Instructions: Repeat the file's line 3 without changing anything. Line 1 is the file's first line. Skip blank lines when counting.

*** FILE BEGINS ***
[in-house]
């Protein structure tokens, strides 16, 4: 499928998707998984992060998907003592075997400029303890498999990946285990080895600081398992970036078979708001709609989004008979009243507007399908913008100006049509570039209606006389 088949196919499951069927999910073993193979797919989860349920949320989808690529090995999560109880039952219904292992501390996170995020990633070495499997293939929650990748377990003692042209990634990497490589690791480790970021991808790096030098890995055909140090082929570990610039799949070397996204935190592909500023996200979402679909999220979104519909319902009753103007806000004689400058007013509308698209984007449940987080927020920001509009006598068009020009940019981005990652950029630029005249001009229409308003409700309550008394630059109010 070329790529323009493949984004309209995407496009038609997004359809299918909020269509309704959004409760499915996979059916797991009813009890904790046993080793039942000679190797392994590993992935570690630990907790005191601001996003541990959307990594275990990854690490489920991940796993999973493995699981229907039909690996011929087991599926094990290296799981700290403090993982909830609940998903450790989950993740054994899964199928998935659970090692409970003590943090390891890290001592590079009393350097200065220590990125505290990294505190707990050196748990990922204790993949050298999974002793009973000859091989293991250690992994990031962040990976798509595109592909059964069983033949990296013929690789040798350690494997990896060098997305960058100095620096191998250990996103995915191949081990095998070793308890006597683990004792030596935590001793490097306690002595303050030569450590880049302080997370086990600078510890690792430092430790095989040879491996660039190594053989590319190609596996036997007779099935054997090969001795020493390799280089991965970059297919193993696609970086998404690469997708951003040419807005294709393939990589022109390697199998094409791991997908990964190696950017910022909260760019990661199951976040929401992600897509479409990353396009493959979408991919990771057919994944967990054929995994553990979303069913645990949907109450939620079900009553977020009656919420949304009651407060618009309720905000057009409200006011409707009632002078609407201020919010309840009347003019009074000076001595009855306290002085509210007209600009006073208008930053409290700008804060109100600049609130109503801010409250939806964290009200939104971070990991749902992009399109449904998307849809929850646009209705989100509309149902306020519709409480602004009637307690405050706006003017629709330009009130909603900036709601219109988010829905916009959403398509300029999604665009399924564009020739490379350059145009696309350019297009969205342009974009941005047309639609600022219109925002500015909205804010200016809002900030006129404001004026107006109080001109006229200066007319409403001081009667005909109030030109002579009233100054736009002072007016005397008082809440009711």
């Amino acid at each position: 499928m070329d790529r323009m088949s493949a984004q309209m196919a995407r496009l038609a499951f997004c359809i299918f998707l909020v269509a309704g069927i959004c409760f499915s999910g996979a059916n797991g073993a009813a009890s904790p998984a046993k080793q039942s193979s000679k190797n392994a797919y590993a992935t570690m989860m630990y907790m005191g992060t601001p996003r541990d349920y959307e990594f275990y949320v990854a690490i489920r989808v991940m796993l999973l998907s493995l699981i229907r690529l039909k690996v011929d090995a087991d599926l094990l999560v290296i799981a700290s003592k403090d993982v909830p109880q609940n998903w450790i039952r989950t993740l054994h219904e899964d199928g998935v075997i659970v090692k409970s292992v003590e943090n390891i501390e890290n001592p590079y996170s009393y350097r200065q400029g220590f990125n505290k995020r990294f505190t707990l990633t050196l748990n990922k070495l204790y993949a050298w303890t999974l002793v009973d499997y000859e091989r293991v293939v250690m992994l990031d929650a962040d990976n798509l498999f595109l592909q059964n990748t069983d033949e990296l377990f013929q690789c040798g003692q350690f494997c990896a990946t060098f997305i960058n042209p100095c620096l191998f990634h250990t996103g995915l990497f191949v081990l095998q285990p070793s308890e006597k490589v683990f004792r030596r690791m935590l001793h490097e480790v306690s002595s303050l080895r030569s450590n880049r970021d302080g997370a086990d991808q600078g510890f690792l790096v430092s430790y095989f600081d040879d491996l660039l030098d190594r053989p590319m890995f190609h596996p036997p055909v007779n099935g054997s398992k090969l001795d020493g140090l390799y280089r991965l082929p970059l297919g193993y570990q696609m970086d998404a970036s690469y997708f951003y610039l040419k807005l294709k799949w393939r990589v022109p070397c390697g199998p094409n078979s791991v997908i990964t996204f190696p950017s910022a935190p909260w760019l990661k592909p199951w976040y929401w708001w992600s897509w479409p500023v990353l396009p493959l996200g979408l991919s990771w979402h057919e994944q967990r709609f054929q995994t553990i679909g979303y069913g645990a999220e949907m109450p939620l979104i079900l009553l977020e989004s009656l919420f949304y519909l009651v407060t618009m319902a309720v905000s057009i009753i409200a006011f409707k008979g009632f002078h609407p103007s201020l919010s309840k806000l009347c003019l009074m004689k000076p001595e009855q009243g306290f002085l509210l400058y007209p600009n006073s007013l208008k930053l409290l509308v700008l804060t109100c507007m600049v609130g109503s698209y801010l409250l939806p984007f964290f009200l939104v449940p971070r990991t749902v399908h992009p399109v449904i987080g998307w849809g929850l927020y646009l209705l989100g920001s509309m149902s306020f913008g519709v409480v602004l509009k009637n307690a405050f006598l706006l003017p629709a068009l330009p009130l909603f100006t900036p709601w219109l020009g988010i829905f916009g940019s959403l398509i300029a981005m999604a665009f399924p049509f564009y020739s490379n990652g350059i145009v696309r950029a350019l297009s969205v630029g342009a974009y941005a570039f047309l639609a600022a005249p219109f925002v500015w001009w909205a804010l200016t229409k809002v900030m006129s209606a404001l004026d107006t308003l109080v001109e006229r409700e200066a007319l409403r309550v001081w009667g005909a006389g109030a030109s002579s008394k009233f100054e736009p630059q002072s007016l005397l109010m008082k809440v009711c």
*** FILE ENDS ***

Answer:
């Amino acid at each position: 499928m070329d790529r323009m088949s493949a984004q309209m196919a995407r496009l038609a499951f997004c359809i299918f998707l909020v269509a309704g069927i959004c409760f499915s999910g996979a059916n797991g073993a009813a009890s904790p998984a046993k080793q039942s193979s000679k190797n392994a797919y590993a992935t570690m989860m630990y907790m005191g992060t601001p996003r541990d349920y959307e990594f275990y949320v990854a690490i489920r989808v991940m796993l999973l998907s493995l699981i229907r690529l039909k690996v011929d090995a087991d599926l094990l999560v290296i799981a700290s003592k403090d993982v909830p109880q609940n998903w450790i039952r989950t993740l054994h219904e899964d199928g998935v075997i659970v090692k409970s292992v003590e943090n390891i501390e890290n001592p590079y996170s009393y350097r200065q400029g220590f990125n505290k995020r990294f505190t707990l990633t050196l748990n990922k070495l204790y993949a050298w303890t999974l002793v009973d499997y000859e091989r293991v293939v250690m992994l990031d929650a962040d990976n798509l498999f595109l592909q059964n990748t069983d033949e990296l377990f013929q690789c040798g003692q350690f494997c990896a990946t060098f997305i960058n042209p100095c620096l191998f990634h250990t996103g995915l990497f191949v081990l095998q285990p070793s308890e006597k490589v683990f004792r030596r690791m935590l001793h490097e480790v306690s002595s303050l080895r030569s450590n880049r970021d302080g997370a086990d991808q600078g510890f690792l790096v430092s430790y095989f600081d040879d491996l660039l030098d190594r053989p590319m890995f190609h596996p036997p055909v007779n099935g054997s398992k090969l001795d020493g140090l390799y280089r991965l082929p970059l297919g193993y570990q696609m970086d998404a970036s690469y997708f951003y610039l040419k807005l294709k799949w393939r990589v022109p070397c390697g199998p094409n078979s791991v997908i990964t996204f190696p950017s910022a935190p909260w760019l990661k592909p199951w976040y929401w708001w992600s897509w479409p500023v990353l396009p493959l996200g979408l991919s990771w979402h057919e994944q967990r709609f054929q995994t553990i679909g979303y069913g645990a999220e949907m109450p939620l979104i079900l009553l977020e989004s009656l919420f949304y519909l009651v407060t618009m319902a309720v905000s057009i009753i409200a006011f409707k008979g009632f002078h609407p103007s201020l919010s309840k806000l009347c003019l009074m004689k000076p001595e009855q009243g306290f002085l509210l400058y007209p600009n006073s007013l208008k930053l409290l509308v700008l804060t109100c507007m600049v609130g109503s698209y801010l409250l939806p984007f964290f009200l939104v449940p971070r990991t749902v399908h992009p399109v449904i987080g998307w849809g929850l927020y646009l209705l989100g920001s509309m149902s306020f913008g519709v409480v602004l509009k009637n307690a405050f006598l706006l003017p629709a068009l330009p009130l909603f100006t900036p709601w219109l020009g988010i829905f916009g940019s959403l398509i300029a981005m999604a665009f399924p049509f564009y020739s490379n990652g350059i145009v696309r950029a350019l297009s969205v630029g342009a974009y941005a570039f047309l639609a600022a005249p219109f925002v500015w001009w909205a804010l200016t229409k809002v900030m006129s209606a404001l004026d107006t308003l109080v001109e006229r409700e200066a007319l409403r309550v001081w009667g005909a006389g109030a030109s002579s008394k009233f100054e736009p630059q002072s007016l005397l109010m008082k809440v009711c």